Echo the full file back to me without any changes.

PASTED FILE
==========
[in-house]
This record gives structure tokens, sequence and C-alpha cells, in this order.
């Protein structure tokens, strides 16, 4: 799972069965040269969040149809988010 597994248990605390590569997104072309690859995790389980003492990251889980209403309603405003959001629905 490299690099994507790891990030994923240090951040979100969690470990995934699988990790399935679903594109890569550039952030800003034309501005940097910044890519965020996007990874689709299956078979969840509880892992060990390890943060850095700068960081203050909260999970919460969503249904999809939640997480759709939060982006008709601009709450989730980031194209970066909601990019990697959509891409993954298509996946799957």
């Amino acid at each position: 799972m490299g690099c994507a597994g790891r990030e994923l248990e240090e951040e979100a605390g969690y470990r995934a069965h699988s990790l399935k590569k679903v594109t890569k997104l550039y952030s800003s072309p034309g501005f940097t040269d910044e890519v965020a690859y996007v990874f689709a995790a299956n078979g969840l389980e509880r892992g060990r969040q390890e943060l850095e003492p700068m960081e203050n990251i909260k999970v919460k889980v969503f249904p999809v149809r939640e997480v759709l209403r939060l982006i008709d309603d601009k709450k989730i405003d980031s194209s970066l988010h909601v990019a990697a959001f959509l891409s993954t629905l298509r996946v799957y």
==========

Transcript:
[in-house]
This record gives structure tokens, sequence and C-alpha cells, in this order.
């Protein structure tokens, strides 16, 4: 799972069965040269969040149809988010 597994248990605390590569997104072309690859995790389980003492990251889980209403309603405003959001629905 490299690099994507790891990030994923240090951040979100969690470990995934699988990790399935679903594109890569550039952030800003034309501005940097910044890519965020996007990874689709299956078979969840509880892992060990390890943060850095700068960081203050909260999970919460969503249904999809939640997480759709939060982006008709601009709450989730980031194209970066909601990019990697959509891409993954298509996946799957």
């Amino acid at each position: 799972m490299g690099c994507a597994g790891r990030e994923l248990e240090e951040e979100a605390g969690y470990r995934a069965h699988s990790l399935k590569k679903v594109t890569k997104l550039y952030s800003s072309p034309g501005f940097t040269d910044e890519v965020a690859y996007v990874f689709a995790a299956n078979g969840l389980e509880r892992g060990r969040q390890e943060l850095e003492p700068m960081e203050n990251i909260k999970v919460k889980v969503f249904p999809v149809r939640e997480v759709l209403r939060l982006i008709d309603d601009k709450k989730i405003d980031s194209s970066l988010h909601v990019a990697a959001f959509l891409s993954t629905l298509r996946v799957y």